Carrying plastic containers and clutching manila folders, students at Lac La Hache elementary slip outside for the last class of the day. “Come down to the classroom, please,” teacher Tanya Ilnicki says.
Some take seats on the heavy stumps or stand on the wooden benches facing a green chalkboard. Others mill about, showing off their personal ‘memory keepers’ – collections of sticks, rocks and lichen found on a recent trip into the forest.
The students are part of the Wild School – a free, three-year initiative at Lac La Hache elementary that supports outdoor and place-based learning. The idea is aimed at increasing ecological literacy, outdoor field experiences and building connections to conservation in the community.
“It’s to get the kids outdoors more to respect nature and be active,” Ilnicki said. “Our classroom makes it very easy.”
Indeed, the school backs onto vast forests that the students and teachers have permission to use as part of their studies. Every morning, they go for a walk, run or bike around the schoolyard, while at least one full day a month is spent outdoors.
Last week, for instance, the Grades 3-7 students took a trip to Gavin Lake, where they experienced canoeing, archery and wall-climbing while learning about fish and trout habitat. Earlier this week, they pulled invasive weeds around the school. And on Oct. 21, Wild School facilitators will provide outdoor education to both students and teachers.
The focus this year is on forestry – from the diversity in the woods to inter-related systems, including how animals interact. Principal Kristi Davis said later this fall the students will also return to a burned area where they planted seedlings following the 2017 wildfires. Davis said the visit will allow the students to see how they made a difference as well as gain an understanding of how trees are important for oxygen and the animals living in the woods.
“It’s really good to be getting out in nature and learning about nature,” she said. “A lot of kids don’t get out as much as they used to. It’s to gain an appreciation of the outdoors.”
The students also learn about migration, hibernation and adaptation of animals, as well as Indigenous plants used for centuries by local Indigenous peoples in the area. Outdoor learning can be translated to any class, Davis said. She recently took her students outside to collect and count items to learn about estimating, while the memory keepers were tied into lessons about Orange Shirt Day.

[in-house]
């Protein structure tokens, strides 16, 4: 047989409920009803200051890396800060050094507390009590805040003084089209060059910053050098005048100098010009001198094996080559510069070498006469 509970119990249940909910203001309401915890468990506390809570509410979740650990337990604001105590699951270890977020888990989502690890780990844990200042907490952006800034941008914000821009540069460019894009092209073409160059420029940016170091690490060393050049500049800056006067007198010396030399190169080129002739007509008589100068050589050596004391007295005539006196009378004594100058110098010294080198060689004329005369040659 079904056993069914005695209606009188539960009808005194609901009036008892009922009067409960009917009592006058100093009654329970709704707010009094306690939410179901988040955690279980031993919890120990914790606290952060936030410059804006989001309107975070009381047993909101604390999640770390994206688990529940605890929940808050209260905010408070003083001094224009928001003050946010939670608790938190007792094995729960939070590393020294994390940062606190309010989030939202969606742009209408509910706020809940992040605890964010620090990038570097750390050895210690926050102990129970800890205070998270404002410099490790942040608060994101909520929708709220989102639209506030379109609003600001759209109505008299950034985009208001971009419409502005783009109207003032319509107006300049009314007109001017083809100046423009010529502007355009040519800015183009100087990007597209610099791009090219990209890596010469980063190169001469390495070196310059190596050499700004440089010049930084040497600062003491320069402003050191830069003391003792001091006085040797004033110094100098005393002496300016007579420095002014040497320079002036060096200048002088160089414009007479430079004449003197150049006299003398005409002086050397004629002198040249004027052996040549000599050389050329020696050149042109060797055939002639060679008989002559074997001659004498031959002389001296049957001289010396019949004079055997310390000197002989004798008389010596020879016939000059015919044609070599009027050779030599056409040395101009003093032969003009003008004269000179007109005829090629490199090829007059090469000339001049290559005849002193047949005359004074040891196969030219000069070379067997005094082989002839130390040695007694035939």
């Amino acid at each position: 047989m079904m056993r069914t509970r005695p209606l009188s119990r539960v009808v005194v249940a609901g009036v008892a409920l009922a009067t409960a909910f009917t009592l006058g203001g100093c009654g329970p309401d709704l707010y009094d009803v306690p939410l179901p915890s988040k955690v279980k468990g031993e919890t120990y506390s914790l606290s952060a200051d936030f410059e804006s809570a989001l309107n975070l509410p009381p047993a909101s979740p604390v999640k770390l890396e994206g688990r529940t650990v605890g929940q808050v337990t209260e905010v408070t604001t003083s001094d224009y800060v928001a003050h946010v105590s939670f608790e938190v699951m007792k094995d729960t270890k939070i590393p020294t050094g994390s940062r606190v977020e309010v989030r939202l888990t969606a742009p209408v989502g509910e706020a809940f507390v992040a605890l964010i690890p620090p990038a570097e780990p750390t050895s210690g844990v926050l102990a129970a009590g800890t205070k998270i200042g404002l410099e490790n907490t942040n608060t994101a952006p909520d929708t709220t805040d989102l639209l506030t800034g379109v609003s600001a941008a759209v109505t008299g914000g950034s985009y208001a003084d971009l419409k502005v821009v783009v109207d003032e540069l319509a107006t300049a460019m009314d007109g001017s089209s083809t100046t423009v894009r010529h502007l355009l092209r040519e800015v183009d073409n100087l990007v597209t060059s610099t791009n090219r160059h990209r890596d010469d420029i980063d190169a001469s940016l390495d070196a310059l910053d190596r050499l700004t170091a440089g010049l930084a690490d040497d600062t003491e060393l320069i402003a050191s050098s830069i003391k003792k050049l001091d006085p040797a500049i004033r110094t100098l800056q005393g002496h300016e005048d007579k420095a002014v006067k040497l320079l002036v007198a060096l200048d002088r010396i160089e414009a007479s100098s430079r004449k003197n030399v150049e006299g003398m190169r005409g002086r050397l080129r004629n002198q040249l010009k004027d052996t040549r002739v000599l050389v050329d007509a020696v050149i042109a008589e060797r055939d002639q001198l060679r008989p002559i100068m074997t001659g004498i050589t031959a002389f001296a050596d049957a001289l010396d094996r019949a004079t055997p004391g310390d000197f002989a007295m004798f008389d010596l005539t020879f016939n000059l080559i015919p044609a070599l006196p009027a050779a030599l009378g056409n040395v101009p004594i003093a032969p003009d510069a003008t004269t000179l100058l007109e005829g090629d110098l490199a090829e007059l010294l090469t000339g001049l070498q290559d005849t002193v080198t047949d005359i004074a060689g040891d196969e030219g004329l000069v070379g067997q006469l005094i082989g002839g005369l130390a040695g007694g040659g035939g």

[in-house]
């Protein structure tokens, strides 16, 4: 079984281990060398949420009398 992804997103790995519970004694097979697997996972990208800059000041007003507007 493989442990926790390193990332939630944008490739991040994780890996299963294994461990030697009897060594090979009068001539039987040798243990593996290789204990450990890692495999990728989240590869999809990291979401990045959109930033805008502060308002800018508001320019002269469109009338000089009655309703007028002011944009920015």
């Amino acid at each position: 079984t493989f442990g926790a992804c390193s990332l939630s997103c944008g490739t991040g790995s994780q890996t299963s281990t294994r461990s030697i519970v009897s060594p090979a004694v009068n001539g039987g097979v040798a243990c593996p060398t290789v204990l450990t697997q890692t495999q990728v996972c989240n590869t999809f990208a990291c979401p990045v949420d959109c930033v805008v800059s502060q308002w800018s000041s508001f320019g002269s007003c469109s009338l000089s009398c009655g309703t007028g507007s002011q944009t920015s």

The students had read Shi-shi-etko, the book by Nicola Campbell, which tells the story of a little girl who gathered memories from her family before she went away to residential school.
The students were then asked: “If you were taken to residential school what would you take with you or want to remember?”
Sawyer Keddie showed off his container, which included a scrap of lichen “because we learned about lichen” in class and a pinecone that was sitting on the bench next to his friend Marcus Lisoway when they first met. Zion Field, meanwhile, gently held a bird’s nest.
“We found it when we were looking for memories,” Raina Rees, 12 said of the bird’s nest. “There’s big bushes and really cool things. There’s this log that’s been there a very long time – it’s been here as long as I’ve been here.”
Davis said the Wild School, in its second year, is looking to expand its outdoor physical education program. Ten bikes were recently donated by the community and students ride during recess and lunch and sometimes in the morning. The plan is to get enough bikes to use for gym classes. “It’s been proven that being outside in nature is good for your mental health,” she said.
llnicki agreed, saying the teachers are learning just as much as the students. One day, they had a visit from the ‘Bone Detective’ at Scout Island who taught them about skulls. The students also found a big insect that turned out to be some kind of beetle that flies at night.
The school also operates when it snows. But on this day, the students are shuffled back inside once it starts to rain. “What are we doing next?” Anna-May du Ruiter asks. Her friend Marcus responds: “Hibernating?”